IMG_1188To build our animatronic figures, we will be using servo motors as actuators. The term “servo motor” refers to electric motors which can be controlled in some fashion. We will be using a specific class of servo motor made for use in radio-controlled model planes, boats and cars. These are usually called “R/C servos”, “hobby sevos” or just “servos” for short.

There are some basic things you need to know about servos. Servos are more than just motors. They are complete control systems in a box. In addition to the motor, there are a series of gears which decrease the rate of rotation, while drastically increasing the torque, a sensor for measuring the current position of the shaft, and some circuitry to run the motor the right direction until it arrives at the commanded position

IMG_1195The piece which rotates is replaceable, and is called a “servo horn”. Servos typically come with a selection of different horns, as well as some basic mounting hardware. In most modeling applications, you attach to the servo horn via rods through the holes. In robotic and animatronic applications, we generally attach metal pieces to the horns via screws. The horn itself fits on to a small gear on the output shaft. Sadly, different manufacturers use different gears, so horn sets are generally not interchangeable across different brands. The rubber pieces provide some protection from shock – a real problem when crashing a model airplane. We will not be using them.

In addition to their size and weight specifications, servos are typically rated by their torque and speed. Torque is a measure of how much rotary force the servo can deliver, typically in ounce inches (oz in) or kilogram centimeters (kg cm). A servo which is rated for a torque of 48 oz-in can hold up 3 lbs. (48 oz. = 3 lbs.) one inch away from the shaft. Three inches away, it could only lift 1 lb. Note that it can hold it, but can’t move it. If you want to move a 1 lb. weight located three inches from the shaft, you will need significantly more torque than 48 oz-in.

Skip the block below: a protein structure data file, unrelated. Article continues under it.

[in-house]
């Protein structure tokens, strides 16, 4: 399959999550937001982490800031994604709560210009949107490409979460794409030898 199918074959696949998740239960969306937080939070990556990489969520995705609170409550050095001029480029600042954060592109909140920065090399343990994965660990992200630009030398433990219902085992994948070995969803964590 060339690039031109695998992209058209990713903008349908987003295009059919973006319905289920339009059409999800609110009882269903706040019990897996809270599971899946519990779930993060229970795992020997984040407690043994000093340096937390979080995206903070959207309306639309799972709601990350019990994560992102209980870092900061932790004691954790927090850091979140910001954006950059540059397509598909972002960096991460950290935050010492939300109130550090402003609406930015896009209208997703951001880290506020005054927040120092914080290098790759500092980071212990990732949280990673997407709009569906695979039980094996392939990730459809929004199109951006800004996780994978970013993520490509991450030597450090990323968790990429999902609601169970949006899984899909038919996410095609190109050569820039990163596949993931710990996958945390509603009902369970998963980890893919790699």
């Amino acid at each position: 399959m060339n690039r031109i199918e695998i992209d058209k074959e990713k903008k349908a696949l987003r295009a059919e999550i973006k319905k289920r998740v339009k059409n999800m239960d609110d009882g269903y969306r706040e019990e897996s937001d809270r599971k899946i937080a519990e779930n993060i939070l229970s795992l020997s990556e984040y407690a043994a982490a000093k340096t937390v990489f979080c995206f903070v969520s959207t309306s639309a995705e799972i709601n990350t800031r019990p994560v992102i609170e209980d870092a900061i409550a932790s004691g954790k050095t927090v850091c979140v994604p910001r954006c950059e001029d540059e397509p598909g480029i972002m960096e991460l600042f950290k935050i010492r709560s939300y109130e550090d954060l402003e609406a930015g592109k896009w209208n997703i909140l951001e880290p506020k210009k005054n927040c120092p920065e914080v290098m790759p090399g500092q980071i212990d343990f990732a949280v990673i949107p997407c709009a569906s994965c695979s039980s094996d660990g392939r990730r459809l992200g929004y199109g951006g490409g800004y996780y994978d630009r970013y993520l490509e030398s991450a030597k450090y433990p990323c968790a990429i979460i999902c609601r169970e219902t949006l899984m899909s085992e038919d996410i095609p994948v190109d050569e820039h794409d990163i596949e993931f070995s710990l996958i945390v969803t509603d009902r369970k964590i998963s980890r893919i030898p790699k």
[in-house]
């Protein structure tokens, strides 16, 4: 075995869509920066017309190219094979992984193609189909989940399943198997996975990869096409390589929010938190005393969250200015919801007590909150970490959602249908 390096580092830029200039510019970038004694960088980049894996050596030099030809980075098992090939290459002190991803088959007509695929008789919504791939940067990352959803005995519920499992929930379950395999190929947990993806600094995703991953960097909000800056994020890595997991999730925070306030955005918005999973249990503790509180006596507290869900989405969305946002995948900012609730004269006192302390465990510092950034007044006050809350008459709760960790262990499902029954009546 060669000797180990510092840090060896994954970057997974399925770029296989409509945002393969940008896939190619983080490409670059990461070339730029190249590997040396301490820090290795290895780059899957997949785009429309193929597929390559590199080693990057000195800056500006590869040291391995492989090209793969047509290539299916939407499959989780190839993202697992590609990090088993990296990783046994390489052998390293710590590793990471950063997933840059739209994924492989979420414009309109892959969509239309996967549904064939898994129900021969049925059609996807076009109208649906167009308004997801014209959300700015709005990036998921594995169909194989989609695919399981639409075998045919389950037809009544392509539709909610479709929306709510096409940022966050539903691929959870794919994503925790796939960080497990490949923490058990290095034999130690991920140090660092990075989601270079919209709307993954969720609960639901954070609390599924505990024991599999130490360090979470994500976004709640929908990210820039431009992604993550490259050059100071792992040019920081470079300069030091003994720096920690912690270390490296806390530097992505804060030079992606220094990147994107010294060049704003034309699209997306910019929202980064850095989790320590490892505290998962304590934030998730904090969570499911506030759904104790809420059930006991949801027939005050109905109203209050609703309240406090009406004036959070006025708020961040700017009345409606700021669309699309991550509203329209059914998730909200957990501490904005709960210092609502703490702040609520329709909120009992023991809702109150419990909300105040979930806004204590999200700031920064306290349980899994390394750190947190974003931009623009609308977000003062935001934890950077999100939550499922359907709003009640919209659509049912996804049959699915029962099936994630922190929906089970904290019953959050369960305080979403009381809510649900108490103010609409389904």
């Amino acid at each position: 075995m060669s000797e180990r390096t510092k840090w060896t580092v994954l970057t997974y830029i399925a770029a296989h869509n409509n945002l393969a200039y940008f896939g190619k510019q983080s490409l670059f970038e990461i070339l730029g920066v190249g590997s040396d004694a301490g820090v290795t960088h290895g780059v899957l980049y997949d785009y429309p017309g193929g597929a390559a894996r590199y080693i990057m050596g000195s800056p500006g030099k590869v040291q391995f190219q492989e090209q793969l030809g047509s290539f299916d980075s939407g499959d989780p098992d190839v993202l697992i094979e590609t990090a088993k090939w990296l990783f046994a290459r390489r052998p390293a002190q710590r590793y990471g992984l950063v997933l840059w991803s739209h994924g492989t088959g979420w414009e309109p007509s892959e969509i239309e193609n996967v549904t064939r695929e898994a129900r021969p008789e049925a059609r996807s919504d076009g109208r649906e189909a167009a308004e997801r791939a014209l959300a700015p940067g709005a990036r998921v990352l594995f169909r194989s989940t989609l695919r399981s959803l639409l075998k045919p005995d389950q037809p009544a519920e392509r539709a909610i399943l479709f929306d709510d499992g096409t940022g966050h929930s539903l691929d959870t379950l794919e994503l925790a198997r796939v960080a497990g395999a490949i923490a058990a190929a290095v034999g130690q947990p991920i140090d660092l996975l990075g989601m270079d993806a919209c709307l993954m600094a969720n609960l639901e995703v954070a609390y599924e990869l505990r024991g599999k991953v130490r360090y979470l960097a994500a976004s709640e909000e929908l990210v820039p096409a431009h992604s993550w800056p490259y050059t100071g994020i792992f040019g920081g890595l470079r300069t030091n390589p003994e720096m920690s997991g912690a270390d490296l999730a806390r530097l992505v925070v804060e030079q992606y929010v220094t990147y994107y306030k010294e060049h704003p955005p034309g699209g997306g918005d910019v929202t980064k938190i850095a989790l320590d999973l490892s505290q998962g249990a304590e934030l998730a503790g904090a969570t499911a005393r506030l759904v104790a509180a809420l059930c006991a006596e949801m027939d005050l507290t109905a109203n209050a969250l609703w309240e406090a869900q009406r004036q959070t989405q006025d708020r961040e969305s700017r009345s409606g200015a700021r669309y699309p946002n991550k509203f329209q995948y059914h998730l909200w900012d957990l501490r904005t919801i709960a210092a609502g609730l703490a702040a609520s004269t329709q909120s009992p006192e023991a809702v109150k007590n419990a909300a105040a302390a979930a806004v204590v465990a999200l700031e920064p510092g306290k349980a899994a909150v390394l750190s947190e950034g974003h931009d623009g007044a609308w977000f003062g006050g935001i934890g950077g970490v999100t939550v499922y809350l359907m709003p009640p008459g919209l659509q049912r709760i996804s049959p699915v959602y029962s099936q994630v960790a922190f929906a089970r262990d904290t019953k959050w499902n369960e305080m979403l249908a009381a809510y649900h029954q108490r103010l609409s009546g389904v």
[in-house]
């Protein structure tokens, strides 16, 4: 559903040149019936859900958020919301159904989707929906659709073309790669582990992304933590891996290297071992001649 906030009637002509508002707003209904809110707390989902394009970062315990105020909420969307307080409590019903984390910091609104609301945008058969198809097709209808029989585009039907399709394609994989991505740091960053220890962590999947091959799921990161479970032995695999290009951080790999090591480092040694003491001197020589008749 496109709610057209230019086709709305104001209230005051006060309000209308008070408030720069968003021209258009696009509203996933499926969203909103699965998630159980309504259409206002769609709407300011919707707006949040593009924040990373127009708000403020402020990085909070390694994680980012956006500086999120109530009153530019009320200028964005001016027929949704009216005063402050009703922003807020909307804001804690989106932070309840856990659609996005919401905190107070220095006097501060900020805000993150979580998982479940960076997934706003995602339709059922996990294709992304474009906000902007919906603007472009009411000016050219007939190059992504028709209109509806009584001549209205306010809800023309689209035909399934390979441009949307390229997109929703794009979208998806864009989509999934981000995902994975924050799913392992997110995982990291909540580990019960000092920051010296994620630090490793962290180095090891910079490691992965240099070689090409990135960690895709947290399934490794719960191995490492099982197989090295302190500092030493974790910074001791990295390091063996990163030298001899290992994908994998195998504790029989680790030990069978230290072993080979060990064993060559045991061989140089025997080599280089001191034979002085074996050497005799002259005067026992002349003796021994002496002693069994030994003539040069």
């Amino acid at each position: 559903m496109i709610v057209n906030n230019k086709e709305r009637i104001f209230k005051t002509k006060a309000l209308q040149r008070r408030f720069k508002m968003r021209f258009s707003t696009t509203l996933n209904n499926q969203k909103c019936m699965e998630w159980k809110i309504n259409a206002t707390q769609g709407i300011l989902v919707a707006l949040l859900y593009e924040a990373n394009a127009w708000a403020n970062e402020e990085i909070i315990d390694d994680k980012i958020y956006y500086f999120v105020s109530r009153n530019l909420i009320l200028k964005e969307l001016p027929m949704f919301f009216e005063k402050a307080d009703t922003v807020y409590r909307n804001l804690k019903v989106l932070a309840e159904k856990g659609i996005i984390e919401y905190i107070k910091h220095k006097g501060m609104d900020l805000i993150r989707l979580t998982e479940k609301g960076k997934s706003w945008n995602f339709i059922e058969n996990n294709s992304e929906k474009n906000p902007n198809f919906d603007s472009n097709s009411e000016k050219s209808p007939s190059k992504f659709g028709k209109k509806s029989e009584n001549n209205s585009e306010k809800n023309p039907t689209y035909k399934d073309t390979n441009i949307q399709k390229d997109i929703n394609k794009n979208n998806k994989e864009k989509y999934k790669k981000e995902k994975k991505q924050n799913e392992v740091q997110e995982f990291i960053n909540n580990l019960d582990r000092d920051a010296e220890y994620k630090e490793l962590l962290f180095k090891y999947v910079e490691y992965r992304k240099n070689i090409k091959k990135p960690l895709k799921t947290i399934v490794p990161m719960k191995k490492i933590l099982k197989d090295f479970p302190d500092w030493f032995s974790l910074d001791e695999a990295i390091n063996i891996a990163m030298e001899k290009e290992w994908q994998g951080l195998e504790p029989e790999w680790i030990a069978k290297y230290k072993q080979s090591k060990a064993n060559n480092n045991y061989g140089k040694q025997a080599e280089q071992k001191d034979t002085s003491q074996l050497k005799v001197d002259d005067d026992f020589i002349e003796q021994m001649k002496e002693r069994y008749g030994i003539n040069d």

(A side note: the units of torque should be force * distance. You will often see incorrect torque units such as oz/in. This is just carelessness.)

Servo speed is specified as the time in seconds to turn 60 degrees (1/6 of a turn). Typical servos take about two tenths of a second to go 60 degrees. Most servos will turn a maximum of about 180 degrees. To go the full range will take at least three times as long, or about 0.6 seconds. There are some specialty servos which are designed to do multiple turns. Sail winch servos have a pulley wheel rather than a servo horn, and are designed to real in a cord over about three turns.